A Breezy Look at Eve Babitz, a Writer With a Born Feel for the Charms of Los Angeles | Modern Society of USA

A Breezy Look at Eve Babitz, a Writer With a Born Feel for the Charms of Los Angeles

A Breezy Look at Eve Babitz, a Writer With a Born Feel for the Charms of Los Angeles

What “Hollywood’s Eve” has going for it on every page is its subject’s utter refusal to be dull. “I think I’m going to be an adventuress,” Babitz reports saying as a child to her mother, in “Eve’s Hollywood” (1974), her first memoir. “Is it all right?” It was, and it is.

Lili AnolikCreditMichael Benabib

Babitz grew up under the Hollywood sign. Her father was first violinist for the 20th Century-Fox orchestra and the Los Angeles Philharmonic, and her mother was an artist. Her godfather was Igor Stravinsky. “He’s been slipping you glasses of Scotch under the table since you turned 13,” Anolik writes, “and his wife, the peerlessly elegant Vera, taught you how to eat caviar.”

When she was barely out of her teens, Babitz posed for a now-famous photograph of herself playing chess with Marcel Duchamp. He was clothed; she was naked. Babitz was beautiful and wild and opinionated.

She was a star of Los Angeles’s bohemian art and music crowds. “Eve was our Kiki of Montparnasse,” the artist Ed Ruscha said. She designed album covers for Buffalo Springfield and the Byrds. She seduced Jim Morrison and many others. Among them was the writer Dan Wakefield, who commented: “Men didn’t conquer Eve Babitz, she conquered them.”

Babitz was 28 and approaching burnout (she termed it “squalid overboogie”) when she began to write in earnest. With the help of Joan Didion, a friend, she sold an essay to Rolling Stone in 1971. Babitz being Babitz, she slept with Grover Lewis, her Rolling Stone editor, and later with the editor of her first book.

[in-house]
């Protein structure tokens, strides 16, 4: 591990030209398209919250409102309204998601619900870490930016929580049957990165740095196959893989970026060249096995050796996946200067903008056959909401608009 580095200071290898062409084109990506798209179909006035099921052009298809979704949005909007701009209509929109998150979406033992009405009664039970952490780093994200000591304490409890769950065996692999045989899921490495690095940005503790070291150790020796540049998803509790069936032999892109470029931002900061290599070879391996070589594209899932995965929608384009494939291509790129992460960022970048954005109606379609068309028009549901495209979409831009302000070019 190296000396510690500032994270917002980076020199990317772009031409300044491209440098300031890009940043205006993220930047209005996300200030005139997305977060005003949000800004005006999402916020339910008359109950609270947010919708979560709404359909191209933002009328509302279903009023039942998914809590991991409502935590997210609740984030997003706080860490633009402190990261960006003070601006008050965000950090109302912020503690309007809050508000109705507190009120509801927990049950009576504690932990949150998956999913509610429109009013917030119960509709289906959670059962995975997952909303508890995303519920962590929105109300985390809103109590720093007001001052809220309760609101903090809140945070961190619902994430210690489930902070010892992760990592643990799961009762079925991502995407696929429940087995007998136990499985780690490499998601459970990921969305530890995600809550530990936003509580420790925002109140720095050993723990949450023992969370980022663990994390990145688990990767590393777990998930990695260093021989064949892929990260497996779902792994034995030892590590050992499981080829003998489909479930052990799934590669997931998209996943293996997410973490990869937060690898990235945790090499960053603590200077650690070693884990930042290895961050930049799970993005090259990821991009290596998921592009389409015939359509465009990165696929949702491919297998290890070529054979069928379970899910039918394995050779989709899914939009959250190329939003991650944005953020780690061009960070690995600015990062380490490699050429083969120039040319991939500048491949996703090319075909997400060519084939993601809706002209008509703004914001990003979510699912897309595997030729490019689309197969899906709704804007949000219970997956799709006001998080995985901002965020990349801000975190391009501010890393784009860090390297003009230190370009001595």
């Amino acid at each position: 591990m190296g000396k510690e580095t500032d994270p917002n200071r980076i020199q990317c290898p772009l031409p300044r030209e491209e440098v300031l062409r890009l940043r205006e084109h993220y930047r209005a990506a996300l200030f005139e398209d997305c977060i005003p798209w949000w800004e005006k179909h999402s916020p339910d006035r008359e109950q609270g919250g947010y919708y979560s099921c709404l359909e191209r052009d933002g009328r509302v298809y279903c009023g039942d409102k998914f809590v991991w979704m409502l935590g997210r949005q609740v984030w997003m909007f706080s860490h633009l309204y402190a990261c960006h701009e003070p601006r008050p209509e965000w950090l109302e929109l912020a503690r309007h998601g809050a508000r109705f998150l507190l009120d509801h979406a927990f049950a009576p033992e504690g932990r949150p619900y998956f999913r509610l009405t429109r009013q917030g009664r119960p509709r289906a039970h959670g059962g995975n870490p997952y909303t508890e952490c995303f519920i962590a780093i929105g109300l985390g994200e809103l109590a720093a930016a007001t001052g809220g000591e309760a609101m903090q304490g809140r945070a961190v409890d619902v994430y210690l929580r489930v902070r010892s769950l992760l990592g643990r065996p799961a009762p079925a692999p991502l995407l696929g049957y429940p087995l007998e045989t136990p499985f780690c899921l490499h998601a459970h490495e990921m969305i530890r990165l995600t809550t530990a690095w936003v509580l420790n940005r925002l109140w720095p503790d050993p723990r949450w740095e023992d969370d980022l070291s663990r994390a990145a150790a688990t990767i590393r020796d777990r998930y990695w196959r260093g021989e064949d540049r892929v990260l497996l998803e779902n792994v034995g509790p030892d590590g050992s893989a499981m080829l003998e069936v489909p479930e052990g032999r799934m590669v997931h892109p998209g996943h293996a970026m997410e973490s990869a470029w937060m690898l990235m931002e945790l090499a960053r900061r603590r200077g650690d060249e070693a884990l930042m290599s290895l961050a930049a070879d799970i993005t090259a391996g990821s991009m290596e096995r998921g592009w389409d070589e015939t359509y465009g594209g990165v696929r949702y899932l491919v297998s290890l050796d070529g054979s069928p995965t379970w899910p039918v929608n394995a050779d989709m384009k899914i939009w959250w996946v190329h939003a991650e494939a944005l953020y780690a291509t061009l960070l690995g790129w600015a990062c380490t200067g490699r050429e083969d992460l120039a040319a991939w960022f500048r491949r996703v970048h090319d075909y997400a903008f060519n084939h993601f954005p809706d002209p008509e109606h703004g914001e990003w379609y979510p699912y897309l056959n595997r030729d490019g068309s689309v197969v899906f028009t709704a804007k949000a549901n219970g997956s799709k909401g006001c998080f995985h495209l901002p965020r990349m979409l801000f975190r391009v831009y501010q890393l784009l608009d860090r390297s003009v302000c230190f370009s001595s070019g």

Didion’s intervention is interesting because it’s among this book’s contentions that Babitz’s literary career was a reaction to that of her famous friend. Where Didion took a fundamentally dark view of Los Angeles, Babitz had a feel for her hometown’s charms and celebrated them.

Anolik’s writing about Didion and Babitz is graceful until it isn’t. At one point she writes, referring to an earlier conversation with Babitz: “Now, I suppose, is the time to come clean. Eve was right. I do have homicidal designs on Didion. I think ‘Play It’” — Didion’s novel “Play It as It Lays” — “is a silly, shallow book. I think ‘Slow Days’ should replace it, become the new essential reading for young women (and young men) seeking to understand L.A. There. I said it.”

Babitz had affairs with Warren Zevon and Annie Leibovitz and Steve Martin. (She advised Martin to wear white suits.) She once wrote a letter to Joseph Heller, the author of “Catch-22,” that contained two sentences: “I am a stacked 18-year-old blonde on Sunset Boulevard. I am also a writer.” She spent the entirety of her first book advance on a big meal at her favorite restaurant, Musso & Frank Grill, ordering the caramel custard for everyone in the house.

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